Spain's unemployment rate climbed to nearly 26 percent in the first quarter of 2014, official data showed Tuesday, as millions searched in vain for a job in a sluggish recovery from recession.
Despite emerging gingerly from a two-year downturn in mid-2013, the figures showed Spain still failing to significantly dent one of the highest jobless rates in the industrialised world.
The unemployment rate climbed to 25.93 percent in the first three months of 2014, up from 25.73 percent in the previous quarter, the National Statistics Institute said.
It was not all bad news for the eurozone's fourth largest economy.
The jobless queue shrank fractionally, by just 2,300 people, to 5.93 million.
But the ranks of the unemployed nevertheless made up a bigger share of the total as 187,000 people dropped out of the workforce, many of them fleeing the country or simply giving up the search for a job.
Unemployment remains a daunting challenge for Prime Minister Mariano Rajoy's conservative government, which has made job creation a priority.
The implosion of a decade-long property bubble in 2008 flooded the country in debt, tipped the economy into a double-dip recession, and wiped out millions of jobs.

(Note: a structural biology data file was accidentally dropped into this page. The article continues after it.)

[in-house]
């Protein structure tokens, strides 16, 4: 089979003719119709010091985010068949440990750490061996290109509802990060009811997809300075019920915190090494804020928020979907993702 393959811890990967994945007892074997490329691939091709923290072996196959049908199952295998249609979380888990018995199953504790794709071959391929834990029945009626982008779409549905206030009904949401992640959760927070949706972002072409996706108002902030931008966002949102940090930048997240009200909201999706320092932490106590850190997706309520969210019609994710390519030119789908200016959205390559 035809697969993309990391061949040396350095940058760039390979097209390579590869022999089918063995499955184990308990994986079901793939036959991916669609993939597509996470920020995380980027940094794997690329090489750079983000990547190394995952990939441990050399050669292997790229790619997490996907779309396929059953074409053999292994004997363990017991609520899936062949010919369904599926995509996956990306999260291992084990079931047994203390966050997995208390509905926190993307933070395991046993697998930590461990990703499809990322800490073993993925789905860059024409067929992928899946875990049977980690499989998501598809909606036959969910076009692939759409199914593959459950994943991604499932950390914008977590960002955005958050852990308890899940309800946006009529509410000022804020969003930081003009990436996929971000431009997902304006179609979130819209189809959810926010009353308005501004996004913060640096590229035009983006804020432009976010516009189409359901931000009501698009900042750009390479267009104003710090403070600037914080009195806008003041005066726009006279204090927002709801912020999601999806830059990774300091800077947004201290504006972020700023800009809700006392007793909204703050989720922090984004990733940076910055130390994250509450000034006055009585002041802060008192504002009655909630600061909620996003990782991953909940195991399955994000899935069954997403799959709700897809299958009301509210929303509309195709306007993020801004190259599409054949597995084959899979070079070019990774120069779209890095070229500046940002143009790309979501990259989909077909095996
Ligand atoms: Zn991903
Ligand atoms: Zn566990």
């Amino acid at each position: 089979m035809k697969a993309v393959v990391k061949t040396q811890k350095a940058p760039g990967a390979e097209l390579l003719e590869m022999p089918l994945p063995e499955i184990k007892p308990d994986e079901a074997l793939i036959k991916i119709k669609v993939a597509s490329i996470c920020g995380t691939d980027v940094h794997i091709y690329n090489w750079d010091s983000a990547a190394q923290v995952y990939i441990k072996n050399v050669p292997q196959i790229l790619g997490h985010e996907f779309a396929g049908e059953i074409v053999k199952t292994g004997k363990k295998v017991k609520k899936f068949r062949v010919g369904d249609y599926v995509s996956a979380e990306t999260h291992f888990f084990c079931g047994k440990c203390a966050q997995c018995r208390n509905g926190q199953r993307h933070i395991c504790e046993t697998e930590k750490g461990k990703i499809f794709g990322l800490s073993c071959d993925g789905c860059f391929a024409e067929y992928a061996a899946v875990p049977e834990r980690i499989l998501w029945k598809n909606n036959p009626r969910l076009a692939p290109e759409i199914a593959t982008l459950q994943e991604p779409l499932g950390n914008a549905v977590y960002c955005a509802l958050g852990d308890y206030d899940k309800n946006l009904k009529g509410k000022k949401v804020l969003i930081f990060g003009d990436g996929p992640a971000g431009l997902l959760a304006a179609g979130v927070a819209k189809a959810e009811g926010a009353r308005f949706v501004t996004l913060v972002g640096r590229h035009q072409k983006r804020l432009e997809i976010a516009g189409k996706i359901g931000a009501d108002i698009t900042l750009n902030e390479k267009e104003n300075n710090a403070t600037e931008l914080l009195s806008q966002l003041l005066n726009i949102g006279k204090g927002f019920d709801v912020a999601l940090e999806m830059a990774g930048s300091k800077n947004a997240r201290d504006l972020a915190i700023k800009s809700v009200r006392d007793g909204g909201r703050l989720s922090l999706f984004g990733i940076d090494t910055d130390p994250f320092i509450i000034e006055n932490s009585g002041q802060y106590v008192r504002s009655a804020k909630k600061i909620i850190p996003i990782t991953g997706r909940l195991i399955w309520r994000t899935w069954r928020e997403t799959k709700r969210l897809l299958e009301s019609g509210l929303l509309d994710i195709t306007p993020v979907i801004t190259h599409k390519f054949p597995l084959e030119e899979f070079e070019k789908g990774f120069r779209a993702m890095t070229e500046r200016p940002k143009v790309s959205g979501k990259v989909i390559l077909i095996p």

- 'Wind blowing in our favour' -
By the first quarter of 2013, the unemployment rate had soared to an unprecedented 26.94 percent, according to latest official figures.
Despite signs of a gathering economic recovery, however, no-one is predicting a return any time soon to the pre-crisis days in 2007 when Spain enjoyed a jobless rate of less than eight percent.
The Bank of Spain has forecast an unemployment rate of 25 percent this year, and 23.8 percent in 2015.
Nevertheless, there are gathering signs that the broader economy is on the mend.
Spain's total economic output grew at the fastest rate in six years in the first quarter of this year, rising by 0.4 percent on a quarterly basis, the central bank has estimated.
"The wind is blowing in our favour," Rajoy declared last week, boasting that his government's labour market reforms and deficit-cutting efforts had rebuilt the economy in record time.
The Spanish leader said the economic expansion would beat the government's official forecasts for growth of 1.0 percent in 2014 and 1.5 percent in 2015.
Despite the elusive employment recovery, Rajoy points to a sharp change in the economy's fortunes since mid-2012 when many believed the nation was on the brink of financial collapse.
The European Central Bank had a hand in helping Spain to avoid a full-blown bailout at the time, soothing investors by promising to buy stricken eurozone members' sovereign bonds if needed.
But Rajoy's austerity measures and labour market reforms, which sparked widespread street protests, also helped to consolidate financial market support and to lower the country's borrowing costs.